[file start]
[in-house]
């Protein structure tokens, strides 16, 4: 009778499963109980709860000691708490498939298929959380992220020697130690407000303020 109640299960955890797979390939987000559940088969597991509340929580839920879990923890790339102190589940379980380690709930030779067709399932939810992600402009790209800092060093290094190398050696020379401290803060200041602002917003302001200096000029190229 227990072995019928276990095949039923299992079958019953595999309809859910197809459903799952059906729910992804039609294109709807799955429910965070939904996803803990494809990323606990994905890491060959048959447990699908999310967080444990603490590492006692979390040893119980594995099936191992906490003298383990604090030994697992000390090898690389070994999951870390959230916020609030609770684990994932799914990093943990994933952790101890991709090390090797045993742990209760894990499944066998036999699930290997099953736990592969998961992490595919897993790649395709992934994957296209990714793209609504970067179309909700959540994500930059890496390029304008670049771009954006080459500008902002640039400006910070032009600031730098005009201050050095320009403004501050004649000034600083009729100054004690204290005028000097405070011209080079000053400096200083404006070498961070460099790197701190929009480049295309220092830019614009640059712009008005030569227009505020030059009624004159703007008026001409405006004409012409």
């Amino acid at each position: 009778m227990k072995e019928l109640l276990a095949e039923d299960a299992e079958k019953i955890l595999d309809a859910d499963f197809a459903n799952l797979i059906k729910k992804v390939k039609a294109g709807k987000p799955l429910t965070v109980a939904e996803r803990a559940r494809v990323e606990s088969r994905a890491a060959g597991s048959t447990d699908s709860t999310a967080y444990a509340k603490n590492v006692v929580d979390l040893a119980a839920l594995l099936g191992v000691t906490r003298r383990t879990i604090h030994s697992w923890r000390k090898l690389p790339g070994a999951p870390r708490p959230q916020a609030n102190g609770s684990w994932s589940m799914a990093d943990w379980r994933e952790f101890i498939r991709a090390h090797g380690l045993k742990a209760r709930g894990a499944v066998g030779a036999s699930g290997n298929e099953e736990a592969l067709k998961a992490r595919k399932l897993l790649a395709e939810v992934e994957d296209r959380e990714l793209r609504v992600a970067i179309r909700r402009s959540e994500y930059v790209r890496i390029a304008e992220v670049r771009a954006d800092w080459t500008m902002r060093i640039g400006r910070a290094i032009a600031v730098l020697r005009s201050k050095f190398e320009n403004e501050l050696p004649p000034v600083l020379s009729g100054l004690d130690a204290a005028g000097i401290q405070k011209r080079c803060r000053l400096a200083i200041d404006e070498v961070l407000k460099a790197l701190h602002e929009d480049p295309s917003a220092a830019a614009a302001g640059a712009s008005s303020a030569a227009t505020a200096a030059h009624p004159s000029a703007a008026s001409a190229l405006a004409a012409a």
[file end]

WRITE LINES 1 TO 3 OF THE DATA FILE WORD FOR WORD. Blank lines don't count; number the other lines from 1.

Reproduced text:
[in-house]
């Protein structure tokens, strides 16, 4: 009778499963109980709860000691708490498939298929959380992220020697130690407000303020 109640299960955890797979390939987000559940088969597991509340929580839920879990923890790339102190589940379980380690709930030779067709399932939810992600402009790209800092060093290094190398050696020379401290803060200041602002917003302001200096000029190229 227990072995019928276990095949039923299992079958019953595999309809859910197809459903799952059906729910992804039609294109709807799955429910965070939904996803803990494809990323606990994905890491060959048959447990699908999310967080444990603490590492006692979390040893119980594995099936191992906490003298383990604090030994697992000390090898690389070994999951870390959230916020609030609770684990994932799914990093943990994933952790101890991709090390090797045993742990209760894990499944066998036999699930290997099953736990592969998961992490595919897993790649395709992934994957296209990714793209609504970067179309909700959540994500930059890496390029304008670049771009954006080459500008902002640039400006910070032009600031730098005009201050050095320009403004501050004649000034600083009729100054004690204290005028000097405070011209080079000053400096200083404006070498961070460099790197701190929009480049295309220092830019614009640059712009008005030569227009505020030059009624004159703007008026001409405006004409012409």
């Amino acid at each position: 009778m227990k072995e019928l109640l276990a095949e039923d299960a299992e079958k019953i955890l595999d309809a859910d499963f197809a459903n799952l797979i059906k729910k992804v390939k039609a294109g709807k987000p799955l429910t965070v109980a939904e996803r803990a559940r494809v990323e606990s088969r994905a890491a060959g597991s048959t447990d699908s709860t999310a967080y444990a509340k603490n590492v006692v929580d979390l040893a119980a839920l594995l099936g191992v000691t906490r003298r383990t879990i604090h030994s697992w923890r000390k090898l690389p790339g070994a999951p870390r708490p959230q916020a609030n102190g609770s684990w994932s589940m799914a990093d943990w379980r994933e952790f101890i498939r991709a090390h090797g380690l045993k742990a209760r709930g894990a499944v066998g030779a036999s699930g290997n298929e099953e736990a592969l067709k998961a992490r595919k399932l897993l790649a395709e939810v992934e994957d296209r959380e990714l793209r609504v992600a970067i179309r909700r402009s959540e994500y930059v790209r890496i390029a304008e992220v670049r771009a954006d800092w080459t500008m902002r060093i640039g400006r910070a290094i032009a600031v730098l020697r005009s201050k050095f190398e320009n403004e501050l050696p004649p000034v600083l020379s009729g100054l004690d130690a204290a005028g000097i401290q405070k011209r080079c803060r000053l400096a200083i200041d404006e070498v961070l407000k460099a790197l701190h602002e929009d480049p295309s917003a220092a830019a614009a302001g640059a712009s008005s303020a030569a227009t505020a200096a030059h009624p004159s000029a703007a008026s001409a190229l405006a004409a012409a």